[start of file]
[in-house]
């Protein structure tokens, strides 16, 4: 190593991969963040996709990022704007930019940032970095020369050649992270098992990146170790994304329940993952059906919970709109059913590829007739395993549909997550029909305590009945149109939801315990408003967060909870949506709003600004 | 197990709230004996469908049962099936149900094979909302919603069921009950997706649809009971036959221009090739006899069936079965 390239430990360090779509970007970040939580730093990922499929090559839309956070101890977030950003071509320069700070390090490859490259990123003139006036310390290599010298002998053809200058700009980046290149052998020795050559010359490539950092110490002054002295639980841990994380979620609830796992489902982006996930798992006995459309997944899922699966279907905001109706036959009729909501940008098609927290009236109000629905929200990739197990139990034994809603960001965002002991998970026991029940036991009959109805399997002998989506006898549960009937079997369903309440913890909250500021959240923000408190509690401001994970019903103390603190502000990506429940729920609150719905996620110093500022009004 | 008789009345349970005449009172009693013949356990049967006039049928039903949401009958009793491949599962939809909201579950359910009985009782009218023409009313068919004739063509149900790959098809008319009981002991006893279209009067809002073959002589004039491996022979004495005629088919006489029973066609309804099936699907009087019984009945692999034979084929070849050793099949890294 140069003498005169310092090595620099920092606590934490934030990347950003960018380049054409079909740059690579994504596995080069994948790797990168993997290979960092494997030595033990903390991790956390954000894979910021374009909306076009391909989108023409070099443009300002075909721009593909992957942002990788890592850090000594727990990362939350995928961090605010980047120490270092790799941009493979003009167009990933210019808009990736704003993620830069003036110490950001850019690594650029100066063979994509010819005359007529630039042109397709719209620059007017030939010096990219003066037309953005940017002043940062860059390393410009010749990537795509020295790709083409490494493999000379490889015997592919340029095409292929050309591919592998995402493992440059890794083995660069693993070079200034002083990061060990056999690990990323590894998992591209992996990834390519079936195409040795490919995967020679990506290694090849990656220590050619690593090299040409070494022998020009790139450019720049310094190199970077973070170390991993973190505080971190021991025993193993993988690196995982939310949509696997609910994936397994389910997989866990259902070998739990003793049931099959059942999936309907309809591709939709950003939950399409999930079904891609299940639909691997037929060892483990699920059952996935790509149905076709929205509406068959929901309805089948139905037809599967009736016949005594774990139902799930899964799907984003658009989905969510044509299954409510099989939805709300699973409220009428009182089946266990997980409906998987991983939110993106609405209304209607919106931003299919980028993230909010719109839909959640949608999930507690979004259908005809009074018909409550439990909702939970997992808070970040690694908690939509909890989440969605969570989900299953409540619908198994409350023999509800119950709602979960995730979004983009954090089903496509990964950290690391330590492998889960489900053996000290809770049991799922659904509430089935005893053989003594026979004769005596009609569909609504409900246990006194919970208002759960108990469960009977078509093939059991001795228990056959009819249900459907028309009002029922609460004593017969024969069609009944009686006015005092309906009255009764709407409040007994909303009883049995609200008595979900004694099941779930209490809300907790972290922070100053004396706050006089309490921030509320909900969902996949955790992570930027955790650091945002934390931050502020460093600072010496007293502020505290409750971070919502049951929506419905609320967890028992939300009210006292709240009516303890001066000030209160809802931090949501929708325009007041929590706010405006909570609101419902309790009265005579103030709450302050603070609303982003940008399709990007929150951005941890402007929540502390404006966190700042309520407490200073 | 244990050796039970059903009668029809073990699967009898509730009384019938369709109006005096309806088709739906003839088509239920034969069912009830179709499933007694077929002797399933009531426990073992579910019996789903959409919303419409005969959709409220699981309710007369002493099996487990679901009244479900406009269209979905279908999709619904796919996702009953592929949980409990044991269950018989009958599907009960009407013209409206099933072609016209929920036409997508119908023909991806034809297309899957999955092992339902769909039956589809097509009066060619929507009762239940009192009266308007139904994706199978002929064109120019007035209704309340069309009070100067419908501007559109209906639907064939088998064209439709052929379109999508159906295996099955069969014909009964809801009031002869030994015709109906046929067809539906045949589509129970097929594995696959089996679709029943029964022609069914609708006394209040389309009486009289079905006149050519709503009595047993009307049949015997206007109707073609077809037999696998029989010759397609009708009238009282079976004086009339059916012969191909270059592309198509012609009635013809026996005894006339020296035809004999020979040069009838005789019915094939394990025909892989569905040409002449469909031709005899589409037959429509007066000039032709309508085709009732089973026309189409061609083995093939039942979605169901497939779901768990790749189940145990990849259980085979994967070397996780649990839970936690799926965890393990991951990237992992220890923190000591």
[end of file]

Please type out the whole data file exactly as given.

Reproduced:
[in-house]
């Protein structure tokens, strides 16, 4: 190593991969963040996709990022704007930019940032970095020369050649992270098992990146170790994304329940993952059906919970709109059913590829007739395993549909997550029909305590009945149109939801315990408003967060909870949506709003600004 | 197990709230004996469908049962099936149900094979909302919603069921009950997706649809009971036959221009090739006899069936079965 390239430990360090779509970007970040939580730093990922499929090559839309956070101890977030950003071509320069700070390090490859490259990123003139006036310390290599010298002998053809200058700009980046290149052998020795050559010359490539950092110490002054002295639980841990994380979620609830796992489902982006996930798992006995459309997944899922699966279907905001109706036959009729909501940008098609927290009236109000629905929200990739197990139990034994809603960001965002002991998970026991029940036991009959109805399997002998989506006898549960009937079997369903309440913890909250500021959240923000408190509690401001994970019903103390603190502000990506429940729920609150719905996620110093500022009004 | 008789009345349970005449009172009693013949356990049967006039049928039903949401009958009793491949599962939809909201579950359910009985009782009218023409009313068919004739063509149900790959098809008319009981002991006893279209009067809002073959002589004039491996022979004495005629088919006489029973066609309804099936699907009087019984009945692999034979084929070849050793099949890294 140069003498005169310092090595620099920092606590934490934030990347950003960018380049054409079909740059690579994504596995080069994948790797990168993997290979960092494997030595033990903390991790956390954000894979910021374009909306076009391909989108023409070099443009300002075909721009593909992957942002990788890592850090000594727990990362939350995928961090605010980047120490270092790799941009493979003009167009990933210019808009990736704003993620830069003036110490950001850019690594650029100066063979994509010819005359007529630039042109397709719209620059007017030939010096990219003066037309953005940017002043940062860059390393410009010749990537795509020295790709083409490494493999000379490889015997592919340029095409292929050309591919592998995402493992440059890794083995660069693993070079200034002083990061060990056999690990990323590894998992591209992996990834390519079936195409040795490919995967020679990506290694090849990656220590050619690593090299040409070494022998020009790139450019720049310094190199970077973070170390991993973190505080971190021991025993193993993988690196995982939310949509696997609910994936397994389910997989866990259902070998739990003793049931099959059942999936309907309809591709939709950003939950399409999930079904891609299940639909691997037929060892483990699920059952996935790509149905076709929205509406068959929901309805089948139905037809599967009736016949005594774990139902799930899964799907984003658009989905969510044509299954409510099989939805709300699973409220009428009182089946266990997980409906998987991983939110993106609405209304209607919106931003299919980028993230909010719109839909959640949608999930507690979004259908005809009074018909409550439990909702939970997992808070970040690694908690939509909890989440969605969570989900299953409540619908198994409350023999509800119950709602979960995730979004983009954090089903496509990964950290690391330590492998889960489900053996000290809770049991799922659904509430089935005893053989003594026979004769005596009609569909609504409900246990006194919970208002759960108990469960009977078509093939059991001795228990056959009819249900459907028309009002029922609460004593017969024969069609009944009686006015005092309906009255009764709407409040007994909303009883049995609200008595979900004694099941779930209490809300907790972290922070100053004396706050006089309490921030509320909900969902996949955790992570930027955790650091945002934390931050502020460093600072010496007293502020505290409750971070919502049951929506419905609320967890028992939300009210006292709240009516303890001066000030209160809802931090949501929708325009007041929590706010405006909570609101419902309790009265005579103030709450302050603070609303982003940008399709990007929150951005941890402007929540502390404006966190700042309520407490200073 | 244990050796039970059903009668029809073990699967009898509730009384019938369709109006005096309806088709739906003839088509239920034969069912009830179709499933007694077929002797399933009531426990073992579910019996789903959409919303419409005969959709409220699981309710007369002493099996487990679901009244479900406009269209979905279908999709619904796919996702009953592929949980409990044991269950018989009958599907009960009407013209409206099933072609016209929920036409997508119908023909991806034809297309899957999955092992339902769909039956589809097509009066060619929507009762239940009192009266308007139904994706199978002929064109120019007035209704309340069309009070100067419908501007559109209906639907064939088998064209439709052929379109999508159906295996099955069969014909009964809801009031002869030994015709109906046929067809539906045949589509129970097929594995696959089996679709029943029964022609069914609708006394209040389309009486009289079905006149050519709503009595047993009307049949015997206007109707073609077809037999696998029989010759397609009708009238009282079976004086009339059916012969191909270059592309198509012609009635013809026996005894006339020296035809004999020979040069009838005789019915094939394990025909892989569905040409002449469909031709005899589409037959429509007066000039032709309508085709009732089973026309189409061609083995093939039942979605169901497939779901768990790749189940145990990849259980085979994967070397996780649990839970936690799926965890393990991951990237992992220890923190000591």